He fell in October, 1918, on a day that was so quiet and still on the whole front, that the army report confined itself to the single sentence: All quiet on the Western Front.
He had fallen forward and lay on the earth as though sleeping. Turning him over one saw that he could not have suffered long; his face had an expression of calm, as though almost glad the end had come.
This is the last paragraph from ‘All Quiet on the Western Front,” which I just finished reading this weekend. It’s about a 20-year-old man named Paul Baumer, who enlists in the German army in World War One, and about the hardships he endures in the fighting, the friends he makes, and the stupidity of war.
Near the end of the novel, the Germans are losing and running back home to Germany. The war, which has costed the lives of millions of young men, is nearly over. Paul has seen all kinds of men, French and German, old and young, fathers, sons uncles, and brothers pummeled with bullets, go ballistic in the trenches, and face some of the greatest horrors in the history of humanity.
Forget the foolish notion that war is a romantic adventure, with swashbuckling heroes and valiant acts of courage. After Paul’s first day on the job, he learns that idea could not be further from the truth-
“When we went to the District Commandant to enlist, we were a class of twenty young men, many of whom proudly shaved for the first time before going to the barracks. We had no definite plans for our future. Our thoughts for a career and occupation were as yet of too unpractical a character to furnish any scheme of life. We were still crammed with vague ideas which gave to life, and to the war also, an ideal and almost romantic character.”- Paul
However, he soon learns the reality, this quote being an example once he is taken to a hospital-
“A man cannot realize that above such shattered bodies there are still human faces in which life goes its daily round. And this is only one hospital, one single station; there are hundreds of thousands in Germany, hundreds of thousands in France, hundreds of thousands in Russia. How senseless is everything that can ever be written, done, or thought when such things are possible. It must all be lies and of no account when the culture of a thousand years could not prevent this stream of blood being poured out, these torture-chambers in their hundreds of thousands. A hospital alone shows what war is.”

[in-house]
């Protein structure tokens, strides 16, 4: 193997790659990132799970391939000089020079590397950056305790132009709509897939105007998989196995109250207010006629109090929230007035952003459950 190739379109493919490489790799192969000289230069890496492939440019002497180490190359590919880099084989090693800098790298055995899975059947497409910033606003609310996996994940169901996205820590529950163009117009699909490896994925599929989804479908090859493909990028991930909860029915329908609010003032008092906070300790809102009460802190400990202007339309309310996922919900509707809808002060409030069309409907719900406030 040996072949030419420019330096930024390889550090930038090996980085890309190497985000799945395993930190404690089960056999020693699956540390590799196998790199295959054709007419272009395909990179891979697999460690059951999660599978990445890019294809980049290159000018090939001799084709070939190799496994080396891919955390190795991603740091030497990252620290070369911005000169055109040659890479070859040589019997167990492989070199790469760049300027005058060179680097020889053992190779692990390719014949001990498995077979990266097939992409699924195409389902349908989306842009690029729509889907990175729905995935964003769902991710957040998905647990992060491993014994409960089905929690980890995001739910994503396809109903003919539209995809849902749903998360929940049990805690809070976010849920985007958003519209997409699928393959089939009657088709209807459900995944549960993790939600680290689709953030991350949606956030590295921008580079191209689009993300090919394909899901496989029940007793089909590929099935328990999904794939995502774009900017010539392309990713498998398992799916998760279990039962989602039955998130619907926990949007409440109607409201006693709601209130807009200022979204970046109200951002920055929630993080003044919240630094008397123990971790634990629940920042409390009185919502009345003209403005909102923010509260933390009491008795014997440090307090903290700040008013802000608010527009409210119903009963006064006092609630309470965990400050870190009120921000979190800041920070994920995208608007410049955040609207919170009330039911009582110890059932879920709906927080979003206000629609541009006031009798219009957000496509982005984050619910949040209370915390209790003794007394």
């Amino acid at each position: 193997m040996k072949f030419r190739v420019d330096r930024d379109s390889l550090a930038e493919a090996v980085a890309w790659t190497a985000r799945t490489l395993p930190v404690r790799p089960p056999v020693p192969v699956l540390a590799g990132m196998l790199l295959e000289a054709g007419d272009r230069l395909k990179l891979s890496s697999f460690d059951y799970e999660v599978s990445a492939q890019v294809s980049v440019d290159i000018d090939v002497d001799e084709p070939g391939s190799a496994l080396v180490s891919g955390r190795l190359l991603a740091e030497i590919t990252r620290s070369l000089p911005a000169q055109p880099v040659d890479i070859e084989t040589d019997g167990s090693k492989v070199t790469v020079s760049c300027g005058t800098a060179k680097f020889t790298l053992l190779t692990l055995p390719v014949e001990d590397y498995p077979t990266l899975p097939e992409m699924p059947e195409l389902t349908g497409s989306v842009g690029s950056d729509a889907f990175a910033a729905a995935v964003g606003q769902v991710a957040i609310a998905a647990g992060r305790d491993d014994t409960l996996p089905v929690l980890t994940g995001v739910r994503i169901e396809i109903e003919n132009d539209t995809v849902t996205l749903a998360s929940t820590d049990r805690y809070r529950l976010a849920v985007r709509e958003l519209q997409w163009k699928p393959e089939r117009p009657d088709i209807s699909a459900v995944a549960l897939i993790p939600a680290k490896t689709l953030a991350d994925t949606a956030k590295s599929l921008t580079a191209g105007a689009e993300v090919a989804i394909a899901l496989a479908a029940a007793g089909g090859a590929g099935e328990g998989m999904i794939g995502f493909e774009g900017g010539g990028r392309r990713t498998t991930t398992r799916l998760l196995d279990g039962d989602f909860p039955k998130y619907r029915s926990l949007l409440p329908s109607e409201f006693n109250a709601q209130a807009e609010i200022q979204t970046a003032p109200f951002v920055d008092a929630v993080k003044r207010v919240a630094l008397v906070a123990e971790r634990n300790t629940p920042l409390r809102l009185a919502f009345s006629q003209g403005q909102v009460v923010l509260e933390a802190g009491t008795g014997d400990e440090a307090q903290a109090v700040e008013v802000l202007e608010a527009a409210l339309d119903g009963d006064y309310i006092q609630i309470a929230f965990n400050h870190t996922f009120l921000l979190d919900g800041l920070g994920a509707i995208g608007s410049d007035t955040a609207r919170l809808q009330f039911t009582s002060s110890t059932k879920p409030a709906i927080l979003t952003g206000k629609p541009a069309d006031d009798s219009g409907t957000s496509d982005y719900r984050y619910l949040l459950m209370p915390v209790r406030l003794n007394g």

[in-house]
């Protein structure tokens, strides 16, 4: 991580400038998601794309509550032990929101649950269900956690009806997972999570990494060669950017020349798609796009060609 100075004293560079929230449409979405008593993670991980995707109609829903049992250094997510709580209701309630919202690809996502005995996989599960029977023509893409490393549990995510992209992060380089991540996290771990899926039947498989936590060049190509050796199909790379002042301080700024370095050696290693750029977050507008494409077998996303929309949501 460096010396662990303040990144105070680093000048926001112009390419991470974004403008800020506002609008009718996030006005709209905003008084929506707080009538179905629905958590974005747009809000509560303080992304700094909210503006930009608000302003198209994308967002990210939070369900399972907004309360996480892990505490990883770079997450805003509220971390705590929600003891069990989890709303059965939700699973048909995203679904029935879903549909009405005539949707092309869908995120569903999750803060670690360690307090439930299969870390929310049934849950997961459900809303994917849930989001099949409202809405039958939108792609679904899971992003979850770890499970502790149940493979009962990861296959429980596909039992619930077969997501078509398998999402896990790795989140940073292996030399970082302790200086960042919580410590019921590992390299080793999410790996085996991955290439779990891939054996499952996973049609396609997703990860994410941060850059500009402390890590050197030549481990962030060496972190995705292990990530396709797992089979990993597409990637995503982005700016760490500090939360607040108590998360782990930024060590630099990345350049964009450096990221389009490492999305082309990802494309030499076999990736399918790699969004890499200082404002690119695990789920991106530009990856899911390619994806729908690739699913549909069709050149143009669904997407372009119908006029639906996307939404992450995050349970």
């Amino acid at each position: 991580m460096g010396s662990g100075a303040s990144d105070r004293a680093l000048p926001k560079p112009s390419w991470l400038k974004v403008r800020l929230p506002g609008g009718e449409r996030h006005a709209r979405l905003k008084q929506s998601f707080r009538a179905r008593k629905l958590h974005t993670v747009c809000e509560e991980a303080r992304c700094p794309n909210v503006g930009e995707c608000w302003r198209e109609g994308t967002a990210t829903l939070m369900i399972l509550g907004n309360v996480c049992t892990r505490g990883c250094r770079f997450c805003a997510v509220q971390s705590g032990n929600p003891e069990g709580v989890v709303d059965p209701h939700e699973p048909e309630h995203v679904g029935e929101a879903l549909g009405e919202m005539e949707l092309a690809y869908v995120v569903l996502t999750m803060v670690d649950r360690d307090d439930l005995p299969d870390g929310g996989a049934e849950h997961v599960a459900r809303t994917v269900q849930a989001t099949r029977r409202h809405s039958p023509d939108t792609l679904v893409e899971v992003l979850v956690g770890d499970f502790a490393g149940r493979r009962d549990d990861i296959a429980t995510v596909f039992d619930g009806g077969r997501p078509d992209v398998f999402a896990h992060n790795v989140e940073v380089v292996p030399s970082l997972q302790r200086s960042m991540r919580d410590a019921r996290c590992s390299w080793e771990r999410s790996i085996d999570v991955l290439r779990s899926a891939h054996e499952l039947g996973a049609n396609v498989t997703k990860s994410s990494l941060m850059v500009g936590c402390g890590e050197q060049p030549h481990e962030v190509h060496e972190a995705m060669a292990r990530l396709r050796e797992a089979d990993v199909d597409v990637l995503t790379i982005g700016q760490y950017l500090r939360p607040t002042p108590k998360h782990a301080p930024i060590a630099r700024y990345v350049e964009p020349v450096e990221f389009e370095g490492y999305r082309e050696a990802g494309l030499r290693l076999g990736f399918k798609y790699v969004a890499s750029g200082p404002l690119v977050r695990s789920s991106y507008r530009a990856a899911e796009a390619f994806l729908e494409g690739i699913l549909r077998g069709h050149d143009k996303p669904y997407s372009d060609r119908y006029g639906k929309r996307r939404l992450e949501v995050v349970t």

It’s ironic, that Paul hadn’t died during a massive bombardment, when he lost his comrades in No-Man’s Land, and not in the hospital; But on a still, relatively peaceful day, nearing the end of the war.
Some readers might say “Why didn’t he live, reunite with his family, and live happily ever after?” Again: War is not a romantic adventure, with heroes and their valiant deeds. Paul’s death was not out of courage, strength, resilience, nor suffering, but inner peace and self-satisfaction. Throughout the book, he show himself to be a fighter, fighting the Enemy, hunger, his superior officers, and most of all, his morality.
His morals were once pride, serving one’s country, and glorification of himself and what he had done. Later, his morals are basically 1. Eat all the food, any food, whenever you can get it. 2. Shoot the enemy before he shoots you and 3. Defending his comrades. Any feelings for patriotism, honor, and glory are lost in the fight for survival, and Paul is often conflicted with himself on whether he has put himself in a morally right position.
One example, is when he has slit the throat of a French private, Gerad Duval, who had leaped into a hole with him to escape the shell fire. As Duval dies slowly in front of him, Paul grows more overwrought with guilt, and learns that he was a printer and had a wife and a daughter. He vows to send money to Duval’s family, and wishes to support them for the rest of their life, but knows that it could never be possible. Later on though, he tries to forget about Duval, not referring to him by his name but by ‘the printer.’ This shows his conflicting moralities on whether to view the enemy as a separate race that must be destroyed before they cause any harm, or as humans just like himself.
In the end, Paul welcomes Death with open arms, and finds an interbalance within himself at last; not a tragic end, but the peace that comes after an eternity of suffering, the painfulness of dying is numbed by an acceptance that is unevitable- as is Change itself.